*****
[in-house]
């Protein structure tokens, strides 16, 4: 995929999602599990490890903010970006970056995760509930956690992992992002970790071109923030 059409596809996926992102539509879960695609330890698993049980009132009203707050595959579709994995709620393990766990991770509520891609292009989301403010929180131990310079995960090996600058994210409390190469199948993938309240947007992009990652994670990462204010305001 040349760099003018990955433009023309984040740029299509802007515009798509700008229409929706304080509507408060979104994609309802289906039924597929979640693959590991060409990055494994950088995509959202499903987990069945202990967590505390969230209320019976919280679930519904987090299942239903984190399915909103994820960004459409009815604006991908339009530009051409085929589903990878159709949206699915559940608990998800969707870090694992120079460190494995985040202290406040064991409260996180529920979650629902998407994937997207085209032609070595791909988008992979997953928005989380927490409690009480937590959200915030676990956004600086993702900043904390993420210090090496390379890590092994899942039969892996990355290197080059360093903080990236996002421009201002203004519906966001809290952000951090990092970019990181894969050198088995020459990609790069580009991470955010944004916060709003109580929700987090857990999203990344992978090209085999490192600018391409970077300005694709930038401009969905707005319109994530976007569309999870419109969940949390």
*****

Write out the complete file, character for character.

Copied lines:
[in-house]
């Protein structure tokens, strides 16, 4: 995929999602599990490890903010970006970056995760509930956690992992992002970790071109923030 059409596809996926992102539509879960695609330890698993049980009132009203707050595959579709994995709620393990766990991770509520891609292009989301403010929180131990310079995960090996600058994210409390190469199948993938309240947007992009990652994670990462204010305001 040349760099003018990955433009023309984040740029299509802007515009798509700008229409929706304080509507408060979104994609309802289906039924597929979640693959590991060409990055494994950088995509959202499903987990069945202990967590505390969230209320019976919280679930519904987090299942239903984190399915909103994820960004459409009815604006991908339009530009051409085929589903990878159709949206699915559940608990998800969707870090694992120079460190494995985040202290406040064991409260996180529920979650629902998407994937997207085209032609070595791909988008992979997953928005989380927490409690009480937590959200915030676990956004600086993702900043904390993420210090090496390379890590092994899942039969892996990355290197080059360093903080990236996002421009201002203004519906966001809290952000951090990092970019990181894969050198088995020459990609790069580009991470955010944004916060709003109580929700987090857990999203990344992978090209085999490192600018391409970077300005694709930038401009969905707005319109994530976007569309999870419109969940949390």